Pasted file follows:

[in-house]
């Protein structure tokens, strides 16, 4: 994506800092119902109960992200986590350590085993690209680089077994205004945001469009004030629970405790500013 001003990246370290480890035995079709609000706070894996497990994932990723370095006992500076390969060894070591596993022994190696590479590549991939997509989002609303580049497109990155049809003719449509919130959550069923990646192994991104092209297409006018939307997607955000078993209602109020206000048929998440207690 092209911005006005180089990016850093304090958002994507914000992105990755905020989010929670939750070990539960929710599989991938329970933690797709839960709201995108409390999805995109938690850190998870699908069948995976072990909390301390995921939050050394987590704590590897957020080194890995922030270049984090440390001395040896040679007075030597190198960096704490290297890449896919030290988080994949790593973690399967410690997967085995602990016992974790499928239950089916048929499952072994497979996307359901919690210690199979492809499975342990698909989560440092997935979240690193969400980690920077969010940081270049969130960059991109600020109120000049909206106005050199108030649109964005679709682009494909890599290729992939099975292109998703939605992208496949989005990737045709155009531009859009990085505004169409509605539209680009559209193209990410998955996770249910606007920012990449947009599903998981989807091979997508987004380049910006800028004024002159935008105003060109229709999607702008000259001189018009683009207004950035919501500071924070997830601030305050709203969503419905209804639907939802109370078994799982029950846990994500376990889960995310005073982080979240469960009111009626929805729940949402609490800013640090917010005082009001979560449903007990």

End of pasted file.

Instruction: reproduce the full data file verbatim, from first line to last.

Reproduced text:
[in-house]
């Protein structure tokens, strides 16, 4: 994506800092119902109960992200986590350590085993690209680089077994205004945001469009004030629970405790500013 001003990246370290480890035995079709609000706070894996497990994932990723370095006992500076390969060894070591596993022994190696590479590549991939997509989002609303580049497109990155049809003719449509919130959550069923990646192994991104092209297409006018939307997607955000078993209602109020206000048929998440207690 092209911005006005180089990016850093304090958002994507914000992105990755905020989010929670939750070990539960929710599989991938329970933690797709839960709201995108409390999805995109938690850190998870699908069948995976072990909390301390995921939050050394987590704590590897957020080194890995922030270049984090440390001395040896040679007075030597190198960096704490290297890449896919030290988080994949790593973690399967410690997967085995602990016992974790499928239950089916048929499952072994497979996307359901919690210690199979492809499975342990698909989560440092997935979240690193969400980690920077969010940081270049969130960059991109600020109120000049909206106005050199108030649109964005679709682009494909890599290729992939099975292109998703939605992208496949989005990737045709155009531009859009990085505004169409509605539209680009559209193209990410998955996770249910606007920012990449947009599903998981989807091979997508987004380049910006800028004024002159935008105003060109229709999607702008000259001189018009683009207004950035919501500071924070997830601030305050709203969503419905209804639907939802109370078994799982029950846990994500376990889960995310005073982080979240469960009111009626929805729940949402609490800013640090917010005082009001979560449903007990």